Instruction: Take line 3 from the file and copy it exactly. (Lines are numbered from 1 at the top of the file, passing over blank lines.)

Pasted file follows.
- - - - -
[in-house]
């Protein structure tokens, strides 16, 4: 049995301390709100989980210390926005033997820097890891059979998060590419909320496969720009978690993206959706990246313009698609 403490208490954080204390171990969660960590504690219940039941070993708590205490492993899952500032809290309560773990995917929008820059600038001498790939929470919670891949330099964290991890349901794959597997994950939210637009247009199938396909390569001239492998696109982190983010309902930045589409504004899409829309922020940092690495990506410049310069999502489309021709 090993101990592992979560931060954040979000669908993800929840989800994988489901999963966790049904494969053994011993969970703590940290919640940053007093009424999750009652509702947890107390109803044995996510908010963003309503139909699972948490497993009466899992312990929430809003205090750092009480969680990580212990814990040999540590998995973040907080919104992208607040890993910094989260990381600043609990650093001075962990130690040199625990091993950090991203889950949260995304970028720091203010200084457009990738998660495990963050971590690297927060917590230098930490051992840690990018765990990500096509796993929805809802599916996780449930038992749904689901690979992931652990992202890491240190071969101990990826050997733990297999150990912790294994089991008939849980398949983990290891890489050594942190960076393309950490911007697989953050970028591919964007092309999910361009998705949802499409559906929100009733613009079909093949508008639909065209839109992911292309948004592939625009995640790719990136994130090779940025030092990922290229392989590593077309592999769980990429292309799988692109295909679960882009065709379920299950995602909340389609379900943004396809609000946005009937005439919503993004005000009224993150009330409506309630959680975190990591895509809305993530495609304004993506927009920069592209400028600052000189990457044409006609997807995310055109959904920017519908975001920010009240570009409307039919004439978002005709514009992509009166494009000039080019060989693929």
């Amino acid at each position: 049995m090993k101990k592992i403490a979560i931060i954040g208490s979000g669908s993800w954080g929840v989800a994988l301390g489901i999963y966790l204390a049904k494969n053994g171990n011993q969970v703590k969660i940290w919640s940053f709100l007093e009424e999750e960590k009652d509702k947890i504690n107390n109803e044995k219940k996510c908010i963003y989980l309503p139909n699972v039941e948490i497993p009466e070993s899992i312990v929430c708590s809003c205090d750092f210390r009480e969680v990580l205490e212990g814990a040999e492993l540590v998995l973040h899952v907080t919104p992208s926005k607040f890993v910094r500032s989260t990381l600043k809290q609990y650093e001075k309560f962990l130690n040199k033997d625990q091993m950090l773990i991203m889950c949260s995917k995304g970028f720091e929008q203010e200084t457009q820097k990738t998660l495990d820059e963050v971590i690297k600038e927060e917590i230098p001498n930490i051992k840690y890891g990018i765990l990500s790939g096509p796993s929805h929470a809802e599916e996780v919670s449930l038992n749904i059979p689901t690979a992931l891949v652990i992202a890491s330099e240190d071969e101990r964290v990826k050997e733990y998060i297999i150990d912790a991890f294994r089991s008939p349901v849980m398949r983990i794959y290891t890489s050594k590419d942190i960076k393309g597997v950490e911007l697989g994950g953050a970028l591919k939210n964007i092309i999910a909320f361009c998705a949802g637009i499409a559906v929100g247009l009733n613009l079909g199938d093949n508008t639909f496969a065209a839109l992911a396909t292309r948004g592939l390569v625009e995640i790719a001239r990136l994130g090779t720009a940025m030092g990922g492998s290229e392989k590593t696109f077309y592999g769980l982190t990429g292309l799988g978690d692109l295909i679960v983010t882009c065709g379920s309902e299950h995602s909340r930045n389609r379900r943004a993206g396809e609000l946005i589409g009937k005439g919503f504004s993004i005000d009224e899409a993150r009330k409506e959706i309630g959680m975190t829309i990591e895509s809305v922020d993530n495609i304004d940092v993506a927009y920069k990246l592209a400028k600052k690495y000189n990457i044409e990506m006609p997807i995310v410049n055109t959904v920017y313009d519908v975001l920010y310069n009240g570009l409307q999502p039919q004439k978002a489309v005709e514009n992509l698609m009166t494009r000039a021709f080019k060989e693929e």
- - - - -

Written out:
């Amino acid at each position: 049995m090993k101990k592992i403490a979560i931060i954040g208490s979000g669908s993800w954080g929840v989800a994988l301390g489901i999963y966790l204390a049904k494969n053994g171990n011993q969970v703590k969660i940290w919640s940053f709100l007093e009424e999750e960590k009652d509702k947890i504690n107390n109803e044995k219940k996510c908010i963003y989980l309503p139909n699972v039941e948490i497993p009466e070993s899992i312990v929430c708590s809003c205090d750092f210390r009480e969680v990580l205490e212990g814990a040999e492993l540590v998995l973040h899952v907080t919104p992208s926005k607040f890993v910094r500032s989260t990381l600043k809290q609990y650093e001075k309560f962990l130690n040199k033997d625990q091993m950090l773990i991203m889950c949260s995917k995304g970028f720091e929008q203010e200084t457009q820097k990738t998660l495990d820059e963050v971590i690297k600038e927060e917590i230098p001498n930490i051992k840690y890891g990018i765990l990500s790939g096509p796993s929805h929470a809802e599916e996780v919670s449930l038992n749904i059979p689901t690979a992931l891949v652990i992202a890491s330099e240190d071969e101990r964290v990826k050997e733990y998060i297999i150990d912790a991890f294994r089991s008939p349901v849980m398949r983990i794959y290891t890489s050594k590419d942190i960076k393309g597997v950490e911007l697989g994950g953050a970028l591919k939210n964007i092309i999910a909320f361009c998705a949802g637009i499409a559906v929100g247009l009733n613009l079909g199938d093949n508008t639909f496969a065209a839109l992911a396909t292309r948004g592939l390569v625009e995640i790719a001239r990136l994130g090779t720009a940025m030092g990922g492998s290229e392989k590593t696109f077309y592999g769980l982190t990429g292309l799988g978690d692109l295909i679960v983010t882009c065709g379920s309902e299950h995602s909340r930045n389609r379900r943004a993206g396809e609000l946005i589409g009937k005439g919503f504004s993004i005000d009224e899409a993150r009330k409506e959706i309630g959680m975190t829309i990591e895509s809305v922020d993530n495609i304004d940092v993506a927009y920069k990246l592209a400028k600052k690495y000189n990457i044409e990506m006609p997807i995310v410049n055109t959904v920017y313009d519908v975001l920010y310069n009240g570009l409307q999502p039919q004439k978002a489309v005709e514009n992509l698609m009166t494009r000039a021709f080019k060989e693929e």